Anatomy and development of the koala, Phascolarctos cinereus: an evolutionary perspective on the superfamily Vombatoidea

  title={Anatomy and development of the koala, Phascolarctos cinereus: an evolutionary perspective on the superfamily Vombatoidea},
  author={Theodore I. Grand and Perry S. Barboza},
  journal={Anatomy and Embryology},
Fifteen koalas (Phascolarctos cinereus) – 5 pouched young from 4 to 6.5 months and 10 adults from 5 to 16.5 years – were analyzed for functional parameters (body composition, limb segment and muscle mass, post-cranial skeletal characters) and developmental expressions (growth of body, brain, musculature). [] Key Method These data were compared with a convergent eutherian, the three-toed sloth, Bradypus infuscatus, and with the koala’s distant (Macropodid; wallabies) and proximate (Vombatid; wombats…
The anatomy of the mammalian hand is exposed to an intriguing interplay between phylogeny and function, and provides insights on phylogenetic affinities as well as locomotory habits of extinct species, which proposes that the ancestor of extant vombatiforms (koalas and wombats) may have been arboreal.
Functional morphology of the forelimb of living and extinct tree‐kangaroos (Marsupialia: Macropodidae)
The first detailed description of the functional anatomy of the forelimb, a central component of the locomotor complex, in the extant Dendrolagus lumholtzi is provided, and its structure and function is compared with representatives of other extant marsupial families.
Evolutionary morphology of the Tenrecoidea (Mammalia) hindlimb skeleton
Results from qualitative and quantitative analyses demonstrate remarkable diversity in several aspects of knee and hip joint skeletal form that are supportive of function‐based hypotheses, and consistent with studies on nontenrecoid eutherian postcranial adaptation.
A new family of diprotodontian marsupials from the latest Oligocene of Australia and the evolution of wombats, koalas, and their relatives (Vombatiformes)
It is suggested that the highly derived vombatids evolved from wynyardiid-like ancestors, and that scratch-digging adaptations evolved in vombatoids prior to the appearance of the ever-growing (hypselodont) molars that are a characteristic feature of all post-Miocene vombatid species.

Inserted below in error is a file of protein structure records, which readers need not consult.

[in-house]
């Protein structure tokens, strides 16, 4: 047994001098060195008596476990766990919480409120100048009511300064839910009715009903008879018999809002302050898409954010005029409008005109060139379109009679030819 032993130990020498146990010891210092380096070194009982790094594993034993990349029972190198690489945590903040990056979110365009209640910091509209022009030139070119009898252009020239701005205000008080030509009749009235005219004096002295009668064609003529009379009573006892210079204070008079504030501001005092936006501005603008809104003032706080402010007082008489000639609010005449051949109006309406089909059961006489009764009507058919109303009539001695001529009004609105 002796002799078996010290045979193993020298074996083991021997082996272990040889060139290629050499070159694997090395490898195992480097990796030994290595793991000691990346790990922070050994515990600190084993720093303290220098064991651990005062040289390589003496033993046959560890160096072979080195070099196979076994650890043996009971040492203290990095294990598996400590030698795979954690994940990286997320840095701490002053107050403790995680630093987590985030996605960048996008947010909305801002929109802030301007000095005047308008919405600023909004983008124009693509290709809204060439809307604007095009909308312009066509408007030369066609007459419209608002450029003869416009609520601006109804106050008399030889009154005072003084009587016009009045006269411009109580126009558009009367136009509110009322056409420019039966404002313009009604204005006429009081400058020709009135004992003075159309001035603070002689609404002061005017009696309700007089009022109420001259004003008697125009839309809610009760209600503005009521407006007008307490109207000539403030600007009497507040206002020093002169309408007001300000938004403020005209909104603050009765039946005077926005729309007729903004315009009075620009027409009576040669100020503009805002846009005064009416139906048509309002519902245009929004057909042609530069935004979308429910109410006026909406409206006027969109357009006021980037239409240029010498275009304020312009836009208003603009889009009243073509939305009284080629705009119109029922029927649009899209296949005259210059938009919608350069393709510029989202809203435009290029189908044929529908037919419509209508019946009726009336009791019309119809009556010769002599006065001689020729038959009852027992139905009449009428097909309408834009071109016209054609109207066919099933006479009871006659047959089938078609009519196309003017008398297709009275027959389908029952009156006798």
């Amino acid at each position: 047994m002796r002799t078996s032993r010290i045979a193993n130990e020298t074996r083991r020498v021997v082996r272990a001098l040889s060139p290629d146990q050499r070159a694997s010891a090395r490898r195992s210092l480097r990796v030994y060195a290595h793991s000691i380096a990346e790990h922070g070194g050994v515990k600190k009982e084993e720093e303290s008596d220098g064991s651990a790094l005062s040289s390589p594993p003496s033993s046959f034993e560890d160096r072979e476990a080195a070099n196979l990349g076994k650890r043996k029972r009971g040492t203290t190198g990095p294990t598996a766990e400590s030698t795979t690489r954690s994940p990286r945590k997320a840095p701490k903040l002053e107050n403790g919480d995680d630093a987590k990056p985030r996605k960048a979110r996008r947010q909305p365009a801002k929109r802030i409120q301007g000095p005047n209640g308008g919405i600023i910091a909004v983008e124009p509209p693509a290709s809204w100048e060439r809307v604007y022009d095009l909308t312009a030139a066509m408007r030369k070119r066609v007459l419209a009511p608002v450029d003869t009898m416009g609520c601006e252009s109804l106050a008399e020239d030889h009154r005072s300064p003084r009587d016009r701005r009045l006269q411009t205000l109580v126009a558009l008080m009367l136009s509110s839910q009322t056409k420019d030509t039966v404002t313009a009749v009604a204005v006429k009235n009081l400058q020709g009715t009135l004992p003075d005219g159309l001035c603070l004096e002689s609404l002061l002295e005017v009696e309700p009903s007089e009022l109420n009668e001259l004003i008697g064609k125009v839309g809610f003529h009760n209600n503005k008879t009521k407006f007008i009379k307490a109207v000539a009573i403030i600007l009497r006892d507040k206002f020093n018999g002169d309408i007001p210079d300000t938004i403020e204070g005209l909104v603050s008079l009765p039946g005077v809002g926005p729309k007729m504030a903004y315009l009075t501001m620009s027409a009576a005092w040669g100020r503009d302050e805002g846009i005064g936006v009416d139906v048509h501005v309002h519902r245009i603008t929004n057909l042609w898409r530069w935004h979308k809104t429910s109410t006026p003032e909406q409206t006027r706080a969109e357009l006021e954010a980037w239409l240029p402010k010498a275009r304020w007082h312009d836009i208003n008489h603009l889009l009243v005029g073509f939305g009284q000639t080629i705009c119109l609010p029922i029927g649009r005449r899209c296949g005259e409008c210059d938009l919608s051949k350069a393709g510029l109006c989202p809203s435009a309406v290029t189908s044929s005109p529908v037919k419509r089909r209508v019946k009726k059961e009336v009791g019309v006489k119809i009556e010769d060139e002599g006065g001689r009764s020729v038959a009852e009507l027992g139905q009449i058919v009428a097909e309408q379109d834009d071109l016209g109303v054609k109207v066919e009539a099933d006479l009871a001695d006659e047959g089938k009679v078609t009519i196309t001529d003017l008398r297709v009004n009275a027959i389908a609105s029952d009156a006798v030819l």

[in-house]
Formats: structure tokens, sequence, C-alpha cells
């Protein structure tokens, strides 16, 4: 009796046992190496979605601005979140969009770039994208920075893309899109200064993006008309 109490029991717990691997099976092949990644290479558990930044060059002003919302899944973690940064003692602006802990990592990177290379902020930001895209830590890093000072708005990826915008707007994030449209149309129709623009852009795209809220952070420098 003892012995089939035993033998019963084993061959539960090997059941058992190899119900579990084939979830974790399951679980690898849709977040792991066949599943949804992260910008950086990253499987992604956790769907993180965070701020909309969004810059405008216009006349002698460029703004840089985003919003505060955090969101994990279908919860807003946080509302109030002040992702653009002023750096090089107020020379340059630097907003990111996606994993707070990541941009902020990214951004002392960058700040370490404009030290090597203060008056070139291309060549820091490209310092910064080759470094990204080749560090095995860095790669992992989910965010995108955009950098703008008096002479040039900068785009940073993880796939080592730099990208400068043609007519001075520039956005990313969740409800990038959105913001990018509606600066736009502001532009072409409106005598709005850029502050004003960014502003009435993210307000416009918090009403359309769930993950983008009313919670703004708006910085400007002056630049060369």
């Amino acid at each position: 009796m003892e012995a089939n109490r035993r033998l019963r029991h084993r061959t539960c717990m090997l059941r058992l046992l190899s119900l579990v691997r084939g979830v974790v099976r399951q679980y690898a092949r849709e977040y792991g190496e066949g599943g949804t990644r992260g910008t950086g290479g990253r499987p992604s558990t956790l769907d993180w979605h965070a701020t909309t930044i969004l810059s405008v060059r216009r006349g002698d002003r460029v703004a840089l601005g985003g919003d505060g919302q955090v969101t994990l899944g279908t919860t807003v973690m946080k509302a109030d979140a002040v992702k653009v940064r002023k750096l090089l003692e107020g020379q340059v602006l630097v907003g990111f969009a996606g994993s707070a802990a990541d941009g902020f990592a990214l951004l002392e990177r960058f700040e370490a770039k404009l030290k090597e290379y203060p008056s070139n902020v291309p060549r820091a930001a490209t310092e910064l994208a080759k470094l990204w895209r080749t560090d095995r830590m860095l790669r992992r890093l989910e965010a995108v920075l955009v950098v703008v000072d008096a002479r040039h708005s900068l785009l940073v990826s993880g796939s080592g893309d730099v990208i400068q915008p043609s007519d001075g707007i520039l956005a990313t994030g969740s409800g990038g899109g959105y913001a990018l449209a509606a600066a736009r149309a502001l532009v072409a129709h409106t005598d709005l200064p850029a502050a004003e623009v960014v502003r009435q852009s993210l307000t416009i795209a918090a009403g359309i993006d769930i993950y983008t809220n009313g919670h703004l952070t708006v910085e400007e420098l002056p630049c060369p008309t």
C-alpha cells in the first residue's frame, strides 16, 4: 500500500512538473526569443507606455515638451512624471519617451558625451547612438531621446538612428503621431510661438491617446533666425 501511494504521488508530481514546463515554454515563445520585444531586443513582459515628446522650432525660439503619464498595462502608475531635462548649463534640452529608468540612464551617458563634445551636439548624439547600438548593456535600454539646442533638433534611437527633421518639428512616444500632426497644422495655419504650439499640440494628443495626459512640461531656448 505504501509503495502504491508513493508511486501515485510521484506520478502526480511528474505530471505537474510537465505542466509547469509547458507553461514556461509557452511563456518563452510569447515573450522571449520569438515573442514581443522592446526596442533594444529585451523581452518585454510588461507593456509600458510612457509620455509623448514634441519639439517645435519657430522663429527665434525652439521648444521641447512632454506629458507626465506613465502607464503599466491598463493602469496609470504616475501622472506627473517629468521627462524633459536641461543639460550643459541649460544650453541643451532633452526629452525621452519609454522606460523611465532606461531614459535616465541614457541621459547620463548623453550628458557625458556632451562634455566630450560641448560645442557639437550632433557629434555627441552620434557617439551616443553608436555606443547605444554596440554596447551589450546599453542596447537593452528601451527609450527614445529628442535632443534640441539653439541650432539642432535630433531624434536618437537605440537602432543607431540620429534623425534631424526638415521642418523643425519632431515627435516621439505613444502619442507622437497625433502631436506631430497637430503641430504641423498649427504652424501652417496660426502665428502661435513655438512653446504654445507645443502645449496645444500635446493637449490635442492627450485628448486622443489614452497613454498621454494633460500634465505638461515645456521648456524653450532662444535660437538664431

Locomotion and basicranial anatomy in primates and marsupials.
  • C. Villamil
  • Psychology, Biology
    Journal of human evolution
  • 2017
Ecomorphological determinations in the absence of living analogues: the predatory behavior of the marsupial lion (Thylacoleo carnifex) as revealed by elbow joint morphology
It is inferred from the results that Thylacoleo used its forelimbs for grasping or manipulating prey to a much higher degree than its supposed extant placental counterpart, the African lion (Panthera leo).
Quantifying koala locomotion strategies: implications for the evolution of arborealism in marsupials
Koalas possess a unique morphology for a marsupial; examination of their locomotion is used to determine the extent to which they have converged with other arboreal mammals such as primates.
Development of myoglobin concentration and acid buffering capacity in harp (Pagophilus groenlandicus) and hooded (Cystophora cristata) seals from birth to maturity
It is suggested that intra-uterine conditions are sufficiently hypoxic to stimulate prenatal β development, but that [Mb] development requires additional postnatal signal such as exercise, and/or growth factors.
Functional Morphology of Wakaleo Postcrania from the Middle to Late Miocene of Central Australia Reveals New Insights in the Evolution of Marsupial Hypercarnivores